There wouldn’t appear to be much use for Lewis in the base defense anymore, but releasing him would save just $933,000, which is very little when you account for the player taking his place in the “Rule of 51” list that counts against the salary cap. He would appear to be a reasonable backup option with just a $1.867 million cap figure for 2016.

Elam might be the most interesting name as the Ravens have never given up on a first-round pick prior to the conclusion of his rookie deal, but he carries a $2.14 million cap figure for 2016 and his release would save $1.33 million in space. Coaches said last summer that the University of Florida product had a strong offseason prior to tearing his biceps in training camp, but Elam didn’t show enough in his first two seasons to make you believe he’s a long-term fit.

The Ravens aren’t in a position where they need to make a decision immediately as Weddle’s signing leaves them with roughly $8 million in cap space for 2016, but this position group has become too crowded and too expensive to not make an adjustment as the offseason progresses.

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Seven Ravens takeaways from NFL scouting combine

Posted on 28 February 2016 by Luke Jones

As the 2016 NFL scouting combine winds down in Indianapolis, we came away with plenty of headlines related to the Ravens as the countdown to the start of free agency and the new league year continues.

Below are seven takeaways from the week:

1. The Joe Flacco contract talks between the Ravens and agent Joe Linta have appeared to be more harmonious than expected. Given the acrimonious negotiations from three years ago, you had to wonder how willing Linta and Flacco would be to cooperate since they once again have all the leverage like they did in 2013 and didn’t have to touch the original six-year, $120.6 million deal. But more signs were pointing to an agreement eventually being reached as the weekend concluded in Indianapolis, which reflects the comments Flacco made earlier this winter in which he acknowledged wanting to win and his $28.55 million salary-cap figure making that difficult. Nothing is official, but the Ravens appear closer to gaining much-needed space to maneuver with free agency rapidly approaching.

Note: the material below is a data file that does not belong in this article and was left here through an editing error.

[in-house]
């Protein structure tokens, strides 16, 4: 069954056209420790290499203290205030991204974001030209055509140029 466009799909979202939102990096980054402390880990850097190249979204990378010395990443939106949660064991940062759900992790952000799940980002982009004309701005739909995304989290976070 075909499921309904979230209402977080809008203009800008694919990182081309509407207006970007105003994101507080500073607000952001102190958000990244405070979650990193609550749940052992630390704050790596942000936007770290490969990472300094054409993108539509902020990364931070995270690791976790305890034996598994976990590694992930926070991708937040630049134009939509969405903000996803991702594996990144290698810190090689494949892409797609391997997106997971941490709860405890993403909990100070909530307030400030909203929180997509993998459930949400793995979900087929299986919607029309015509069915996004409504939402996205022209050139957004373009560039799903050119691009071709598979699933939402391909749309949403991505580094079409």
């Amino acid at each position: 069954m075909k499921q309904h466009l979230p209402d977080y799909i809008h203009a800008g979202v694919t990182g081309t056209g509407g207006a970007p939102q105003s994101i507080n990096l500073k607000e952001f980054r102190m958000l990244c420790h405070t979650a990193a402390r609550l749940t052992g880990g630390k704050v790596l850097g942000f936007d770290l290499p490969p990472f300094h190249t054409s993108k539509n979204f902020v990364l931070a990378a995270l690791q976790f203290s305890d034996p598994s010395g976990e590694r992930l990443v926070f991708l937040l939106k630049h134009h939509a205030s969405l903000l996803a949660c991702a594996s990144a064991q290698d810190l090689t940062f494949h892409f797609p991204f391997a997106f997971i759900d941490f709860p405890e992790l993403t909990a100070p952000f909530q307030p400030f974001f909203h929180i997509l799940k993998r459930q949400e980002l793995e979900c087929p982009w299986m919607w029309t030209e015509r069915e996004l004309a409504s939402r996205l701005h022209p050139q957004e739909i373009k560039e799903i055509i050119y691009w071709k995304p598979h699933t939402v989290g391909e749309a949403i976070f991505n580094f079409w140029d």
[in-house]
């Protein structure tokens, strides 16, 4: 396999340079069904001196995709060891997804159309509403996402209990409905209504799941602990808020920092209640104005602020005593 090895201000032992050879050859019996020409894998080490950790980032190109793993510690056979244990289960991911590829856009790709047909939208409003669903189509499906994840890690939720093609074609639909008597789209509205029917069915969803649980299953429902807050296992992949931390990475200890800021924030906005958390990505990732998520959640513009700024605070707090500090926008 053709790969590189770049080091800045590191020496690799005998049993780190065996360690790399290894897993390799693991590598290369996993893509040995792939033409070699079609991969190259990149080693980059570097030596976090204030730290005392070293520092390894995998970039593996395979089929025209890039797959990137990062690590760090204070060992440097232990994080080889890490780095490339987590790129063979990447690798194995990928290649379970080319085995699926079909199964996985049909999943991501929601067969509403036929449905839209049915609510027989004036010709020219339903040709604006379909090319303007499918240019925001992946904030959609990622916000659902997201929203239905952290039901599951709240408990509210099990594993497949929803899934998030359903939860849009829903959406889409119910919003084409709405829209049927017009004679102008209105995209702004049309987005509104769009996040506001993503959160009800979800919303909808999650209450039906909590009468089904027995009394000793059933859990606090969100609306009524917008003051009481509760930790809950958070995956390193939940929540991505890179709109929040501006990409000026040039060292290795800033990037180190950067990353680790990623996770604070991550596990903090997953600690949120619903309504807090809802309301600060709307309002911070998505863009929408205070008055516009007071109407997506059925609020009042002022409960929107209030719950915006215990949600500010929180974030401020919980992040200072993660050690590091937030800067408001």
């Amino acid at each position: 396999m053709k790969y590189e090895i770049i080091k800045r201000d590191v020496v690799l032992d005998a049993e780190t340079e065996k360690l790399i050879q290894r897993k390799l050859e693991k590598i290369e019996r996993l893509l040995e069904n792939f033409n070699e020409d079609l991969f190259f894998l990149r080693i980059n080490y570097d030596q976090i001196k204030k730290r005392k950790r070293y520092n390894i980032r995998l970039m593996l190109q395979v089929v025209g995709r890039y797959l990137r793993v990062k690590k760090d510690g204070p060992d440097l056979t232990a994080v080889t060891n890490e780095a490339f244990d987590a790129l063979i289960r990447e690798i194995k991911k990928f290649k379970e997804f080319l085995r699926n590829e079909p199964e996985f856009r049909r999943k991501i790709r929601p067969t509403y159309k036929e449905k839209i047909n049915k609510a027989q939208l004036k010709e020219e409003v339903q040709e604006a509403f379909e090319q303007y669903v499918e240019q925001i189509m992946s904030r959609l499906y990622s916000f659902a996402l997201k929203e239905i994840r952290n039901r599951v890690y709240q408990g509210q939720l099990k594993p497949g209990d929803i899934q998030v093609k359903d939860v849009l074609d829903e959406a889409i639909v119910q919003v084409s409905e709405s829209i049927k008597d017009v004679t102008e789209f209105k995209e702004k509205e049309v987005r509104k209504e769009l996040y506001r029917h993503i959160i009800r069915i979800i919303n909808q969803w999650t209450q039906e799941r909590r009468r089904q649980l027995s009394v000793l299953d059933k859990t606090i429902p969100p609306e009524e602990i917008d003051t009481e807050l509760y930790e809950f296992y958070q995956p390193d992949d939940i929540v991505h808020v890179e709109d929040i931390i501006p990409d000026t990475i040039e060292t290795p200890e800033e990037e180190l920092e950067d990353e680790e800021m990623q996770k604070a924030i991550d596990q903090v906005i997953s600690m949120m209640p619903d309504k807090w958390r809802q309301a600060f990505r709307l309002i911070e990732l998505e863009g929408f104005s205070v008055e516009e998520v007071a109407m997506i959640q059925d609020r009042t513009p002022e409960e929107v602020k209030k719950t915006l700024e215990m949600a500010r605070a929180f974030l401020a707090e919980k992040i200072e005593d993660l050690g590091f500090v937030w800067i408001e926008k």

2. On the other hand, Justin Tucker receiving the franchise tag early meant a deal wasn’t close. Tucker’s agent, Robert Roche, announcing on Friday that the kicker had been tagged wasn’t surprising after general manager Ozzie Newsome indicated on Wednesday that the Ravens would use it if a long-term agreement wasn’t reached. The organization hasn’t announced the move — probably because it doesn’t want the $4.572 million franchise amount to kick in against the cap any earlier than Tuesday’s deadline — but the early nature of the decision reflects how far apart the sides remained. The Ravens have until July 15 to reach a long-term deal with Tucker before he must play out 2016 for the tag amount, but it would be in Newsome’s best interest to strike a deal sooner rather than later to clear cap room.

3. Baltimore sounds perfectly convinced that Lardarius Webb will be the answer at safety this season. Despite the 30-year-old having a $9.5 million cap figure for the 2016 season, the Ravens were once again adamant that they view Webb as a starting safety. Asked whether he was comfortable with Webb having a cap number that would put him among the most expensive safeties in the league, Newsome went as far as to say it’s a “very good number” when you consider what this offseason’s top safeties are expected to fetch on the open market. Still, it’s a risky assumption to think Webb will play at a level deserving of that kind of price tag. What the Ravens’ stance might mean for the roster standing of other safeties such as Kendrick Lewis, Will Hill, and Matt Elam will be interesting to watch.

4. Concerns remain about wide receiver Breshad Perriman. It’s been seven months since the 2015 first-round pick partially tore the posterior cruciate ligament in his right knee on the first day of training camp, but Newsome indicated he has yet to be fully cleared, which is an all-too-familiar update. The general manager noted Perriman’s smile and good spirits around the team’s Owings Mills training facility in recent weeks, but Newsome only saying he anticipates “at some point this spring that he’ll be out there ready to play” leaves plenty of room for doubt. The Ravens should be looking for another speed receiver to add to the mix, but the passing game needs Perriman on the practice field as much as possible since we’re talking about a player who isn’t yet a proven commodity at the NFL level.

5. The tight end position suddenly doesn’t look so deep anymore. Even with Dennis Pitta likely to be cut if he doesn’t retire, the Ravens appeared to be in great shape at the position. But with the suspended Nick Boyle’s “double down on dumb” — in John Harbaugh’s words — and Crockett Gillmore undergoing surgery on each shoulder that could sideline him into training camp, the Ravens may need to add another tight end to the mix after all. There is plenty of talent at this position, but Gillmore’s health concerns and Boyle’s ban for the first 10 games of the regular season will leave Maxx Williams as Baltimore’s only sure option during spring workouts. The team could re-sign a fringe guy like Konrad Reuland, but drafting a tight end in the later rounds now appears more likely than it did a few weeks ago.